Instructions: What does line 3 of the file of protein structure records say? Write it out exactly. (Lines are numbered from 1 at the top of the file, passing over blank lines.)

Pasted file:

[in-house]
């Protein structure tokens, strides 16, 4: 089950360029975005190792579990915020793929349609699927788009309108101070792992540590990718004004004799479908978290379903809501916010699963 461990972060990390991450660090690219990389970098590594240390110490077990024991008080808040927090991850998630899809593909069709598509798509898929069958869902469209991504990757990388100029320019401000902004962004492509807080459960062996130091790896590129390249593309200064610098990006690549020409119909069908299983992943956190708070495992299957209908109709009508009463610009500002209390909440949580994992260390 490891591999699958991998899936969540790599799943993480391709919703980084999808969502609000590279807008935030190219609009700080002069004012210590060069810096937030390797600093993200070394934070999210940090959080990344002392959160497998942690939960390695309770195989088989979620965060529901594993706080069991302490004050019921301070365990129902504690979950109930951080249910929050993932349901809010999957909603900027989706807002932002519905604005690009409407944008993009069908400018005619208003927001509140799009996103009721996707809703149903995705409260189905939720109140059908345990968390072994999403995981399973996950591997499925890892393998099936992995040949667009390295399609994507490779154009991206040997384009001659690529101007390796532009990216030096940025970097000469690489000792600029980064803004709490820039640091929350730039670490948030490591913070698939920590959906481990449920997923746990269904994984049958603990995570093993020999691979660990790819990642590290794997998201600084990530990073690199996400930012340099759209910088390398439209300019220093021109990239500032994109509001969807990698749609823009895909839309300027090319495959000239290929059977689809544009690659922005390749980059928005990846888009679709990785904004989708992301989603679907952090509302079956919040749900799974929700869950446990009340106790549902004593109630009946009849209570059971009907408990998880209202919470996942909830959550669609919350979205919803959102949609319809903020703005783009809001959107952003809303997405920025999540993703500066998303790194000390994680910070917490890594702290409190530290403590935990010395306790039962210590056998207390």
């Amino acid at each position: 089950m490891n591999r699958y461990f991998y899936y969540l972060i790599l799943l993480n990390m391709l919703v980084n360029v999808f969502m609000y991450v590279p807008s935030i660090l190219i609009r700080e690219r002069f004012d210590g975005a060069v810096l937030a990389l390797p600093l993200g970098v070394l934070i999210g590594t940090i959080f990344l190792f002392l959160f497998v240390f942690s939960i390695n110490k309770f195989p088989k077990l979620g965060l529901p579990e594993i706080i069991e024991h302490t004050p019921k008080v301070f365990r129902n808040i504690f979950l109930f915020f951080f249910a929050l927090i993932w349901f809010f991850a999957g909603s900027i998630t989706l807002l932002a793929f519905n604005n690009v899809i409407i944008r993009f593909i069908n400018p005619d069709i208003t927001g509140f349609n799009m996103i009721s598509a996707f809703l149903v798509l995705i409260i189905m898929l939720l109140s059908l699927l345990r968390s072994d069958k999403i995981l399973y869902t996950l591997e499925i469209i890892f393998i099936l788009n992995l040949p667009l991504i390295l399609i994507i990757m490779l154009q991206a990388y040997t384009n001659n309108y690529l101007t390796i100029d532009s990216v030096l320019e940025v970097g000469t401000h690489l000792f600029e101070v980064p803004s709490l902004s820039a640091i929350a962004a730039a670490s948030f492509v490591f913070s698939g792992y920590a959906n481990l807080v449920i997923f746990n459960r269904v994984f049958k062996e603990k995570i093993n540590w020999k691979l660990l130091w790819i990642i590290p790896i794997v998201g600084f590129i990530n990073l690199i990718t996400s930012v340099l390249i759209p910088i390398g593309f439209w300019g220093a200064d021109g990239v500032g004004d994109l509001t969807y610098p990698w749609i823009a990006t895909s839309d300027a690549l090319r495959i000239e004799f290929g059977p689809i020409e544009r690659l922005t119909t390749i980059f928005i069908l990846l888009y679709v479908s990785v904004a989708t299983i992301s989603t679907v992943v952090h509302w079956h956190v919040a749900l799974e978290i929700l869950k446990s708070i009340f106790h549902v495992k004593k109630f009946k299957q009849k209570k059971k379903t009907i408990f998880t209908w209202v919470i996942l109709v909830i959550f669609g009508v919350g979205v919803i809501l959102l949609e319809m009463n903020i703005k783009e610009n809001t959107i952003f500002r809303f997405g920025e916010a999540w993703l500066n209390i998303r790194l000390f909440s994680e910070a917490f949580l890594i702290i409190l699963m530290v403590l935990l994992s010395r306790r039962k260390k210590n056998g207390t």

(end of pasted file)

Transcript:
């Amino acid at each position: 089950m490891n591999r699958y461990f991998y899936y969540l972060i790599l799943l993480n990390m391709l919703v980084n360029v999808f969502m609000y991450v590279p807008s935030i660090l190219i609009r700080e690219r002069f004012d210590g975005a060069v810096l937030a990389l390797p600093l993200g970098v070394l934070i999210g590594t940090i959080f990344l190792f002392l959160f497998v240390f942690s939960i390695n110490k309770f195989p088989k077990l979620g965060l529901p579990e594993i706080i069991e024991h302490t004050p019921k008080v301070f365990r129902n808040i504690f979950l109930f915020f951080f249910a929050l927090i993932w349901f809010f991850a999957g909603s900027i998630t989706l807002l932002a793929f519905n604005n690009v899809i409407i944008r993009f593909i069908n400018p005619d069709i208003t927001g509140f349609n799009m996103i009721s598509a996707f809703l149903v798509l995705i409260i189905m898929l939720l109140s059908l699927l345990r968390s072994d069958k999403i995981l399973y869902t996950l591997e499925i469209i890892f393998i099936l788009n992995l040949p667009l991504i390295l399609i994507i990757m490779l154009q991206a990388y040997t384009n001659n309108y690529l101007t390796i100029d532009s990216v030096l320019e940025v970097g000469t401000h690489l000792f600029e101070v980064p803004s709490l902004s820039a640091i929350a962004a730039a670490s948030f492509v490591f913070s698939g792992y920590a959906n481990l807080v449920i997923f746990n459960r269904v994984f049958k062996e603990k995570i093993n540590w020999k691979l660990l130091w790819i990642i590290p790896i794997v998201g600084f590129i990530n990073l690199i990718t996400s930012v340099l390249i759209p910088i390398g593309f439209w300019g220093a200064d021109g990239v500032g004004d994109l509001t969807y610098p990698w749609i823009a990006t895909s839309d300027a690549l090319r495959i000239e004799f290929g059977p689809i020409e544009r690659l922005t119909t390749i980059f928005i069908l990846l888009y679709v479908s990785v904004a989708t299983i992301s989603t679907v992943v952090h509302w079956h956190v919040a749900l799974e978290i929700l869950k446990s708070i009340f106790h549902v495992k004593k109630f009946k299957q009849k209570k059971k379903t009907i408990f998880t209908w209202v919470i996942l109709v909830i959550f669609g009508v919350g979205v919803i809501l959102l949609e319809m009463n903020i703005k783009e610009n809001t959107i952003f500002r809303f997405g920025e916010a999540w993703l500066n209390i998303r790194l000390f909440s994680e910070a917490f949580l890594i702290i409190l699963m530290v403590l935990l994992s010395r306790r039962k260390k210590n056998g207390t």